Model Domain Objects with the Entity Framework: Sidebar 1: Retrieve and Update Entities Across Tiers with WCF and the EntityBag
One of the primary objectives of the LINQ to SQL and Entity Framework (EF) teams was to avoid cluttering domain object models with original-value and modified-value properties for value-based concurrency conflict management, as well as other persistence-related elements and attributes. The goal was to deliver a characteristic called persistence ignorance, which most developers find desirable in an OR/M tool. Total persistence ignorance requires domain objects to be free of any artifacts that relate to physical storage of the object--database type (relational or object) and vendor, or file format (.XML or .CSV). Objects that meet this criterion are called plain old CLR objects
(POCOs), which cannot be required to inherit from a specified base class or implement a particular interface.
HIGH PRICE TO PAY
The EF team came close to the goal by enabling IPOCO, which is POCO that must implement specified interfaces. EF v1 requires IEntityWithChangeTracker for notifying EF of property value changes and IEntityWithRelationships for persisted relationships; IEntityWithKey was optional until beta 3, but might regain optional status in a later EF release. IPOCO requires developers to avoid classes autogenerated by the EDM Designer and write their own domain object classes. This is a high price to pay for partial persistence ignorance.
Minimizing persistence artifacts in domain objects increases the complexity of top-level O/RM objects, such as ObjectContext and its ObjectStateManager, and prevents their serialization by Windows Communication Foundation (WCF)'s DataContractSerializer (DCS), which is required to serialize object graphs with EntitySet relationships. DCS can't serialize object graphs with related EntitySet and EntityReferences to XML–called bidirectional serialization–because DCS can't handle cyclic references. These issues with DCS prevented the LINQ to SQL team from providing "an out-of-the-box n-tier story" for v1. The team proposed a serializable "mini connectionless DataContext" to solve the problem, but didn't deliver it.
Daniel Simmons, an ADO.NET dev lead, announced on Jan. 19, 2008, and in subsequent blog posts, a new top-level object called EntityBag. The EntityBag identifies a single "root" object in the graph from an ObjectContext in a middle-tier WCF service and serializes it with the DCS to the same "root" of a private, client-side ObjectContext that doesn't have a database connection. The client passes the objects to a presentation layer for data display and editing.
To persist the changes, the DCS serializes the EntityBag's contents with original and modified values back to the service, which updates the database. The client must run .NET and EF, and have access to a copy of the service's EDM, so it's not interoperable with Java or other programming platforms. However, if service interoperability was a major problem for data-intensive projects, developers wouldn't be sending DataSets as SOAP messages.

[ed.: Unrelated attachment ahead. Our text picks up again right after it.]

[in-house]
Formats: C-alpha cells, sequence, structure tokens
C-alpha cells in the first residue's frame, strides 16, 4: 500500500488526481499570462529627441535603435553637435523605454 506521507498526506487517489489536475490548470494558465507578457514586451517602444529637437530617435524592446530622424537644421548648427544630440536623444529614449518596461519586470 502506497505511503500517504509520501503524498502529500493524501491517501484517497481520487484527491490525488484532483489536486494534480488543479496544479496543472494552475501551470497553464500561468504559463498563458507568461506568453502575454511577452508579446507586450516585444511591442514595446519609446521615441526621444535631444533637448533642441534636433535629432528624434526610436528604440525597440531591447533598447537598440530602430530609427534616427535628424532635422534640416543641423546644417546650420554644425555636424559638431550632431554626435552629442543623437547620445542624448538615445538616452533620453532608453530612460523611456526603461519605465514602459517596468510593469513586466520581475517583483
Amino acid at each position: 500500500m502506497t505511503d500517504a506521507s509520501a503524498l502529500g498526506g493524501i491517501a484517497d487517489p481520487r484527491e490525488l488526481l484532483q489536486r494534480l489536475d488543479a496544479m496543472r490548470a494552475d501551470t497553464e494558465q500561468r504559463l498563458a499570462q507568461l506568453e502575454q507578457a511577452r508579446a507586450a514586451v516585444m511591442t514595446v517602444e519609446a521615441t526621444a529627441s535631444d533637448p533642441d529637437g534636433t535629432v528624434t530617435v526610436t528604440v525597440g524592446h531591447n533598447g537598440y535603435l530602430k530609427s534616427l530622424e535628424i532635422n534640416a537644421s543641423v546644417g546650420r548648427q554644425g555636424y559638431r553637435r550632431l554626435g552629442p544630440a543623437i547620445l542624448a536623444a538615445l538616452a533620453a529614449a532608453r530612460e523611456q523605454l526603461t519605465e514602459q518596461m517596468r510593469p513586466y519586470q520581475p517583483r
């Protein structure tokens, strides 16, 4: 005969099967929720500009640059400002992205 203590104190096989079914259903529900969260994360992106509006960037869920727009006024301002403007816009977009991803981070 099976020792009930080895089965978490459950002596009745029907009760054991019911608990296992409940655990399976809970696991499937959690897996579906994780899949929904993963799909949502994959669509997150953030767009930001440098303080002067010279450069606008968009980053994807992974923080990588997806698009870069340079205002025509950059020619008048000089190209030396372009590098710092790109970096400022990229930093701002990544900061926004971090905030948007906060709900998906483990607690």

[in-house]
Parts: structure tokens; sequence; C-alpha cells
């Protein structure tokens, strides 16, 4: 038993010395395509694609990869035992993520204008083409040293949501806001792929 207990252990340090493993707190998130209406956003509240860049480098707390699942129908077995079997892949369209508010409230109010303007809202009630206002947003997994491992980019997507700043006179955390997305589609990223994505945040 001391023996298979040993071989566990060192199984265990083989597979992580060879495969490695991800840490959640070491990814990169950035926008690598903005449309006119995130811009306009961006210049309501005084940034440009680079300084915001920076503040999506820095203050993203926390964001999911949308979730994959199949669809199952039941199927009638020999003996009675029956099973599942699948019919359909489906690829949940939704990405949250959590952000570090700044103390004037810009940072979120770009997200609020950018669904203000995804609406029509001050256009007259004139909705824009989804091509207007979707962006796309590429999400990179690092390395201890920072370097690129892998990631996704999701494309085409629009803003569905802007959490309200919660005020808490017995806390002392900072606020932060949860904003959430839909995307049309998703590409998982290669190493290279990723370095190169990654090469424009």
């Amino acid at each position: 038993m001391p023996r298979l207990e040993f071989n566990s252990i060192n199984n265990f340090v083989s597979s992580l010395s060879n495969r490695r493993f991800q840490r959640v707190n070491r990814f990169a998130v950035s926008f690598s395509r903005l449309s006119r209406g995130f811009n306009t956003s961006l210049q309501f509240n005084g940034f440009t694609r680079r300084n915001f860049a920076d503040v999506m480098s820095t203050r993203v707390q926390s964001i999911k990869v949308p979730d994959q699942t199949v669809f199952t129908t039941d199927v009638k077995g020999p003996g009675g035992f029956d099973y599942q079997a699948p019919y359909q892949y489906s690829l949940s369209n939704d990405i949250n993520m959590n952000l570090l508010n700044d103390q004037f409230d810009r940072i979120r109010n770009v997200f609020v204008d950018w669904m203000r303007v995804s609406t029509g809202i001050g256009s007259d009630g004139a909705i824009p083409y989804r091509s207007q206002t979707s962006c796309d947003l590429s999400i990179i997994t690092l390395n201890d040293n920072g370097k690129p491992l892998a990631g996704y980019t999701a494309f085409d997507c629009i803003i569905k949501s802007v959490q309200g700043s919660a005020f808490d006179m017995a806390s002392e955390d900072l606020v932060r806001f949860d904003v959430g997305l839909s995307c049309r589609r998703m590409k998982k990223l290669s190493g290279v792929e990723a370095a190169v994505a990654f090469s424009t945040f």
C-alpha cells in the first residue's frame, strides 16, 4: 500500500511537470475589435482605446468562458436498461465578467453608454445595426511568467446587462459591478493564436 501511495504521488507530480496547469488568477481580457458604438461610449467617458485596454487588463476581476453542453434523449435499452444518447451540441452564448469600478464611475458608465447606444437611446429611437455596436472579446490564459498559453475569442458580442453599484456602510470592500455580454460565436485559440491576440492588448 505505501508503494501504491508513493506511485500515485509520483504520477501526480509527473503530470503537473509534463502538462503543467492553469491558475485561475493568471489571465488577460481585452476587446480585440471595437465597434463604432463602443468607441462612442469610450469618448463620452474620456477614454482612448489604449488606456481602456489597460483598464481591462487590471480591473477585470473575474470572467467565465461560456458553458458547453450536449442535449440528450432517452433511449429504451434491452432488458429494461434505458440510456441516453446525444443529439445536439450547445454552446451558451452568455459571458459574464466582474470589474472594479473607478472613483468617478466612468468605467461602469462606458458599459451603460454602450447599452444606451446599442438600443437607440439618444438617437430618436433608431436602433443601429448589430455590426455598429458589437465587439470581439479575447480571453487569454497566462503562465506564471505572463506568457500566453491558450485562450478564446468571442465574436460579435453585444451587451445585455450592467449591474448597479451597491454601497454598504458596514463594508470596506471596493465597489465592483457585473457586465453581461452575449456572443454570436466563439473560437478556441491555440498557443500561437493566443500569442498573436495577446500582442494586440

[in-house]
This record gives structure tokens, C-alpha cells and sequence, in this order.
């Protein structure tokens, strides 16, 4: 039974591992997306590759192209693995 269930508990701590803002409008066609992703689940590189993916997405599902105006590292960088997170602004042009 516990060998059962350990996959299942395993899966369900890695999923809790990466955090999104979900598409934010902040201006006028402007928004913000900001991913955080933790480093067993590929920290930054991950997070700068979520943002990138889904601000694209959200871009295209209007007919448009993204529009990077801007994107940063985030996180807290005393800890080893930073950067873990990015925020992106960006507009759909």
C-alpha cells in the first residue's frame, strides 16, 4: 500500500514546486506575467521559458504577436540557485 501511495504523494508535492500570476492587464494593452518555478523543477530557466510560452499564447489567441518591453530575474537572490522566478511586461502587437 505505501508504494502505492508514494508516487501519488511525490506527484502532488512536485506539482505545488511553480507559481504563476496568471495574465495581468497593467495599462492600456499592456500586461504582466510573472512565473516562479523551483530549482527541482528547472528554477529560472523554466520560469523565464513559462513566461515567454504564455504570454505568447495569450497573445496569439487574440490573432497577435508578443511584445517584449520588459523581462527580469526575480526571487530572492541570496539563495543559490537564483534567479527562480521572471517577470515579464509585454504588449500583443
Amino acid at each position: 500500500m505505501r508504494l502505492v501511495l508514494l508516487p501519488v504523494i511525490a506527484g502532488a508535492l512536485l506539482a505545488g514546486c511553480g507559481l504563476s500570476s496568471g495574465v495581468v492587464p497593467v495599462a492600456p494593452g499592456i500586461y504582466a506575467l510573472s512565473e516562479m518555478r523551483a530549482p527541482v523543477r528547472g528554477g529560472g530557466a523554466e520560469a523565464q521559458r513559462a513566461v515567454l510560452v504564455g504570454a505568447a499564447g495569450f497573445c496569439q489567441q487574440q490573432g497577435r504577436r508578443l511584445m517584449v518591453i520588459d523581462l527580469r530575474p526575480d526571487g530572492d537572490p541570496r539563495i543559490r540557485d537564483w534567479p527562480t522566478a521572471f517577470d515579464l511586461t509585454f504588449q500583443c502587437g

EntityBag includes a Mode enumeration that defines four states: Constructed, Deserialized, LocalContext, and Unwrapped. A client request, usually a LINQ for Entities query, for one or more entities instantiates the ObjectBag in Constructed mode, creates a ContextSnapshot containing the values, serializes the ContextSnapshot, and sends it to the client as the SOAP payload.
Setting up tracing with the WCF Configuration Tool lets you inspect the payload with the ServiceModel Trace Viewer (SvcTraceViewer.exe). The client deserializes the ContextSnapshot and enters Deserialized mode. A request from the presentation layer for the deserialized object or invoking the Delete() method instantiates a local ObjectContext that's populated by the deserialized ContextSnapshot in LocalContext mode.
Invoking the SaveChanges() method after adding, deleting, or modifying the graph in the presentation layer sends the graph with its original and modified values to the service, which populates another ObjectContext and persists the changes. At that point the ObjectContext is in a non-functional Unwrapped mode and ready to be disposed. Simmons delivered the EF counterpart to the erstwhile "mini connectionless data context."
EntityBag won't be a part of EF v1 and it's likely that EntityBag will continue its informal project status for at least the next few months. Simmons noted in his "EntityBag--Wrap Up and Future Directions" post that tracking modifications to complex types (aka value types) as properties will present a problem and updates to graphs that enforce referential integrity will require careful sequencing. He also said that future releases will remove a few current (minor) limitations and minimize the message size in the transition from LocalContext to Unwrapped mode by only sending changed values. Possible future improvements include validation operations prior to data store updates and code generation to create more granular service contracts.
The real significance of Entity Bag is that it proves that ObjectContexts for complex graphs can be serialized to implement WCF SOAP services without modifying the underlying Object Services or other EF layer.
To download the Entity Framework EntityBag (Perseus Project) sample and find links to Daniel Simmons' code walk-through go to tinyurl.com/yph65t. For the Logging EntityBag's SOAP Request and Response Messages, an OakLeaf blog post, click here. This blog post also contains details on the Service Trace Viewer (Steps 10+), including instructions and sample outputs.